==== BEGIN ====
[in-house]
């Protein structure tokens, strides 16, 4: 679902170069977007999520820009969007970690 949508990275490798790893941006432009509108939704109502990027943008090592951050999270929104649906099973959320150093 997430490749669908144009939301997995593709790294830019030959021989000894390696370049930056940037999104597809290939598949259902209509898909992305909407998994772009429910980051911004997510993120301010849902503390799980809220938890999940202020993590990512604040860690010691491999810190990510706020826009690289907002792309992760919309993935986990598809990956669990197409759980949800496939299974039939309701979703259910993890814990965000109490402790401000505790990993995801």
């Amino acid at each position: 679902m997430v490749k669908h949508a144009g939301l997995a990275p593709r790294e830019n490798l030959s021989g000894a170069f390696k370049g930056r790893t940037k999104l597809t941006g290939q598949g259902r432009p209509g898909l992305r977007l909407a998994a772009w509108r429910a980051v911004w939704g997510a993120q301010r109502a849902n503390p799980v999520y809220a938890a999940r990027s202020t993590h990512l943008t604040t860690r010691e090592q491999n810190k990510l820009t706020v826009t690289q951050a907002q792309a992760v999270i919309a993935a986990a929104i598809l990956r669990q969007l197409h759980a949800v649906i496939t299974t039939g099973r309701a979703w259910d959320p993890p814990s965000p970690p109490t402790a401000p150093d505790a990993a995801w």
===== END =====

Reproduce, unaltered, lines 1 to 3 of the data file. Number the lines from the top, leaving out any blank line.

[in-house]
């Protein structure tokens, strides 16, 4: 679902170069977007999520820009969007970690 949508990275490798790893941006432009509108939704109502990027943008090592951050999270929104649906099973959320150093 997430490749669908144009939301997995593709790294830019030959021989000894390696370049930056940037999104597809290939598949259902209509898909992305909407998994772009429910980051911004997510993120301010849902503390799980809220938890999940202020993590990512604040860690010691491999810190990510706020826009690289907002792309992760919309993935986990598809990956669990197409759980949800496939299974039939309701979703259910993890814990965000109490402790401000505790990993995801």
């Amino acid at each position: 679902m997430v490749k669908h949508a144009g939301l997995a990275p593709r790294e830019n490798l030959s021989g000894a170069f390696k370049g930056r790893t940037k999104l597809t941006g290939q598949g259902r432009p209509g898909l992305r977007l909407a998994a772009w509108r429910a980051v911004w939704g997510a993120q301010r109502a849902n503390p799980v999520y809220a938890a999940r990027s202020t993590h990512l943008t604040t860690r010691e090592q491999n810190k990510l820009t706020v826009t690289q951050a907002q792309a992760v999270i919309a993935a986990a929104i598809l990956r669990q969007l197409h759980a949800v649906i496939t299974t039939g099973r309701a979703w259910d959320p993890p814990s965000p970690p109490t402790a401000p150093d505790a990993a995801w």